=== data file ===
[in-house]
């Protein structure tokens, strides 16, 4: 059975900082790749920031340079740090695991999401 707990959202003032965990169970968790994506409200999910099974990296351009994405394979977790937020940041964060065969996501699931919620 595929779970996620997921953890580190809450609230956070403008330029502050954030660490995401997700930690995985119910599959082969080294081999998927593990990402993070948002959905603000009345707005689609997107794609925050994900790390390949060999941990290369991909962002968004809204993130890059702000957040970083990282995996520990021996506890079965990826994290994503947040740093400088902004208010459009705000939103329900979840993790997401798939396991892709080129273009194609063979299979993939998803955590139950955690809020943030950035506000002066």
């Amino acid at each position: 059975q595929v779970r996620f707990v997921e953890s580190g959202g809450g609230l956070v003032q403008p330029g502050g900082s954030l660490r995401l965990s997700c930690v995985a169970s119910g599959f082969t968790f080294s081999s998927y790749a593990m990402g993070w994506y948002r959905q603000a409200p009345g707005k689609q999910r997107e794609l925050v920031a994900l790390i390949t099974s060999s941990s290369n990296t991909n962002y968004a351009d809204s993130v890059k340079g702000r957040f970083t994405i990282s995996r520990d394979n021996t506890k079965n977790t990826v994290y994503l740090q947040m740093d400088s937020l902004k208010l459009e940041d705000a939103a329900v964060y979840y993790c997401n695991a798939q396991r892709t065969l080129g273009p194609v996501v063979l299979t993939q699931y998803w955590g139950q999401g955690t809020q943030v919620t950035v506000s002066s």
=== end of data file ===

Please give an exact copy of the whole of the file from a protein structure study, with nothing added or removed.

[in-house]
């Protein structure tokens, strides 16, 4: 059975900082790749920031340079740090695991999401 707990959202003032965990169970968790994506409200999910099974990296351009994405394979977790937020940041964060065969996501699931919620 595929779970996620997921953890580190809450609230956070403008330029502050954030660490995401997700930690995985119910599959082969080294081999998927593990990402993070948002959905603000009345707005689609997107794609925050994900790390390949060999941990290369991909962002968004809204993130890059702000957040970083990282995996520990021996506890079965990826994290994503947040740093400088902004208010459009705000939103329900979840993790997401798939396991892709080129273009194609063979299979993939998803955590139950955690809020943030950035506000002066």
């Amino acid at each position: 059975q595929v779970r996620f707990v997921e953890s580190g959202g809450g609230l956070v003032q403008p330029g502050g900082s954030l660490r995401l965990s997700c930690v995985a169970s119910g599959f082969t968790f080294s081999s998927y790749a593990m990402g993070w994506y948002r959905q603000a409200p009345g707005k689609q999910r997107e794609l925050v920031a994900l790390i390949t099974s060999s941990s290369n990296t991909n962002y968004a351009d809204s993130v890059k340079g702000r957040f970083t994405i990282s995996r520990d394979n021996t506890k079965n977790t990826v994290y994503l740090q947040m740093d400088s937020l902004k208010l459009e940041d705000a939103a329900v964060y979840y993790c997401n695991a798939q396991r892709t065969l080129g273009p194609v996501v063979l299979t993939q699931y998803w955590g139950q999401g955690t809020q943030v919620t950035v506000s002066s």